"When there was a need for me to participate personally, I participated," he said.
He was captured in November, 1967, and sentenced to prison, where he stayed for seven years. He and 13 other Sandinista prisoners were released in 1974 in exchange for hostages taken by a Sandinista force that invaded a Christmas season party in the home of a prominent Nicaraguan. The freed prisoners were given safe passage to Cuba, where Ortega stayed for several months, receiving guerrilla training.
Meanwhile, the Sandinista Front was split into two "tendencies," one headed by Borge, who is now interior minister, and the other by Jaime Wheelock, now minister of agriculture and agrarian reform.
After Ortega's return from Cuba, he and his brother Humberto created a third tendency, called the Insurrectionals. They also devised a strategy for enlisting a broad front of Nicaraguan and international allies and starting a popular uprising against Somoza.
To help attract support, the Sandinistas de-emphasized their Marxist-Leninist orientation. The strategy worked, and some analysts say that this is one reason the Ortegas together have the lion's share of power today in the Sandinista structure.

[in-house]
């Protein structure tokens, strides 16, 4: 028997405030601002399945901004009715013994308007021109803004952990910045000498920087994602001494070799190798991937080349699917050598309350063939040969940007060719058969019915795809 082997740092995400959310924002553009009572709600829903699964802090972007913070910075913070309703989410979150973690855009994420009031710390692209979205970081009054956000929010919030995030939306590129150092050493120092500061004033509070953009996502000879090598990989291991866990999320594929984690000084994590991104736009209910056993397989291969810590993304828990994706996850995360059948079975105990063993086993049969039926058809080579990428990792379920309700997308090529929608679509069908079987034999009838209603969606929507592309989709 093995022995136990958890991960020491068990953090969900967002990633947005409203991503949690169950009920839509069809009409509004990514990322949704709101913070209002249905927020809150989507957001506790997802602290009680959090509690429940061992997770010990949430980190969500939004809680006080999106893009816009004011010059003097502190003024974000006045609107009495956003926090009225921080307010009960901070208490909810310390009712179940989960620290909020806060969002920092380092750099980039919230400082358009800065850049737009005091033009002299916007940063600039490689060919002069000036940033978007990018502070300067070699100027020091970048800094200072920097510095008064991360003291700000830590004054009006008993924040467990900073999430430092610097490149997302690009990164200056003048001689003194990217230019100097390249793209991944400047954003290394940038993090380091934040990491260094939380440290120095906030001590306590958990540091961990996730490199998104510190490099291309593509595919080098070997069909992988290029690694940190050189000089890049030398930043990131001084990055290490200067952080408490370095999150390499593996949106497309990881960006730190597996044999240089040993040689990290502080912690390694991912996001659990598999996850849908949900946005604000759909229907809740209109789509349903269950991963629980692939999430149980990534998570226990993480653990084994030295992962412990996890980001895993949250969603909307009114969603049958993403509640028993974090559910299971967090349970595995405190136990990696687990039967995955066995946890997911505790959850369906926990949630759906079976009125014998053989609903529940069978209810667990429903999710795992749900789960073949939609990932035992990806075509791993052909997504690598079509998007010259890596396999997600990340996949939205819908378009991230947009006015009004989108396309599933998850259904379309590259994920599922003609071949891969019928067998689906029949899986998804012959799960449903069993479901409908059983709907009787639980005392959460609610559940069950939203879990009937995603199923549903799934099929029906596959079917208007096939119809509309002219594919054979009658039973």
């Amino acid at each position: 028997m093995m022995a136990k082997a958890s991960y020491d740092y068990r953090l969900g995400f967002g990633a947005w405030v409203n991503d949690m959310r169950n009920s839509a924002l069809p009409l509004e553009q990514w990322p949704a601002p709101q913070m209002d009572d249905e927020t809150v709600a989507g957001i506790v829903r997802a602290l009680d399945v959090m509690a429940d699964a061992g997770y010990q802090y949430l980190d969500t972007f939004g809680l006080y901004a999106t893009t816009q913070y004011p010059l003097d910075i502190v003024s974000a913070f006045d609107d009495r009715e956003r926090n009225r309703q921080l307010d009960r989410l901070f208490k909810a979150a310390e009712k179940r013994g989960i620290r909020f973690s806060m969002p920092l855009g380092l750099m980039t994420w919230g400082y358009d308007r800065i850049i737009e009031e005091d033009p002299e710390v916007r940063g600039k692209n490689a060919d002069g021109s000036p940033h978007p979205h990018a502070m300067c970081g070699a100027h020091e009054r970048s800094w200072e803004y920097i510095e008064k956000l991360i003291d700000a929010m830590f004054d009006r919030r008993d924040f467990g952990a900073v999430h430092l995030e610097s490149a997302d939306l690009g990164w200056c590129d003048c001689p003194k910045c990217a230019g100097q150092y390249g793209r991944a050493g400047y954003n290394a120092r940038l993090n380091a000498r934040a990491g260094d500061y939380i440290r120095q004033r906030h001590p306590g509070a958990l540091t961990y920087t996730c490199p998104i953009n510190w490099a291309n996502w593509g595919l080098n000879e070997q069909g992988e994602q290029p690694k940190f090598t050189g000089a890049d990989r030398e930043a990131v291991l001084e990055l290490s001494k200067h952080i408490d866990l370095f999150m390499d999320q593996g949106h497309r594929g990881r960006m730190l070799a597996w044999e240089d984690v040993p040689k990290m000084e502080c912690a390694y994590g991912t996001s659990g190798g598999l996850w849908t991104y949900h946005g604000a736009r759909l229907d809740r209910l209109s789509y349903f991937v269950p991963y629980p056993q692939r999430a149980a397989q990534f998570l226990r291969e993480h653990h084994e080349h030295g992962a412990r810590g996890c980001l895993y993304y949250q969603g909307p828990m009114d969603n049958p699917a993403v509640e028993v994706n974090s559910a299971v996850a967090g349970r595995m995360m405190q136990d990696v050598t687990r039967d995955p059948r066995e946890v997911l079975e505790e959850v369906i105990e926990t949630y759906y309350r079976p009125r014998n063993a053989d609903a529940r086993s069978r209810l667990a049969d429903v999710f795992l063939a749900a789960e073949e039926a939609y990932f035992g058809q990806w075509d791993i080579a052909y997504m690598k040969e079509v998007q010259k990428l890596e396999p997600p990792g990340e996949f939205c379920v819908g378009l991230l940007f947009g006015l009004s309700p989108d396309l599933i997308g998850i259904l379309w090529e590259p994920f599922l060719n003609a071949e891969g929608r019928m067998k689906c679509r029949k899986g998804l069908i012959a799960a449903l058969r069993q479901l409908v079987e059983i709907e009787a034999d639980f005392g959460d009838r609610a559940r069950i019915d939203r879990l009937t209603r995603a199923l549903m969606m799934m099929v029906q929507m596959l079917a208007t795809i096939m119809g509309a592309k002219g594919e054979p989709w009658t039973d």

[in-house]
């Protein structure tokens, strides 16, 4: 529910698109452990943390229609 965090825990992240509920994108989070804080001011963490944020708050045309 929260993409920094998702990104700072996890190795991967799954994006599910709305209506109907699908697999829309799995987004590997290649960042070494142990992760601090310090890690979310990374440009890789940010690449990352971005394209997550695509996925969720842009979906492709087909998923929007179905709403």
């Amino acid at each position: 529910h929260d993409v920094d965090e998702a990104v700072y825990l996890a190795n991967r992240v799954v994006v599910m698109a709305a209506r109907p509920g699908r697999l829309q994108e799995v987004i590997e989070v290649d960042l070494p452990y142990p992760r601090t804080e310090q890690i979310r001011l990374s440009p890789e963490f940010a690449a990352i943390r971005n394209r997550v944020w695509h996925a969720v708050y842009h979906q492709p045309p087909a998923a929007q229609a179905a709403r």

Last August, the National Directorate created a new Executive Commission made up of five directorate members, including the Ortegas. Daniel Ortega heads the commission as coordinator. The new title is said to further consolidate his position as first among equals on the ruling directorate.
But some analysts say his authority remains limited by the countervailing power of the tendencies headed by Borge and Wheelock. Borge's Interior Ministry controls an estimated 40,000 armed officers and troops in the police, State Security Agency and special combat forces. Wheelock's Agriculture Ministry has access to important sources of foreign exchange because it controls farm exports.
Virgilio Godoy, president of the Independent Liberal Party, said in an interview that the government functions in "three constellations" revolving around the Ortega brothers, Borge and Wheelock.
'Don't Always Agree'
"Each one of these constellations is a kind of ministate with its own domestic and foreign policies," Godoy said. "They don't always agree, and they provoke a distortion in the public administration."
Godoy was minister of labor until he quit in 1984. He was also his party's presidential candidate against Ortega.
The constellations of Borge and Wheelock--and Ortega's own limitations--have prevented Ortega from putting his personal seal on the presidency, Godoy said, adding, "He continues to be a fuzzy president with a low profile."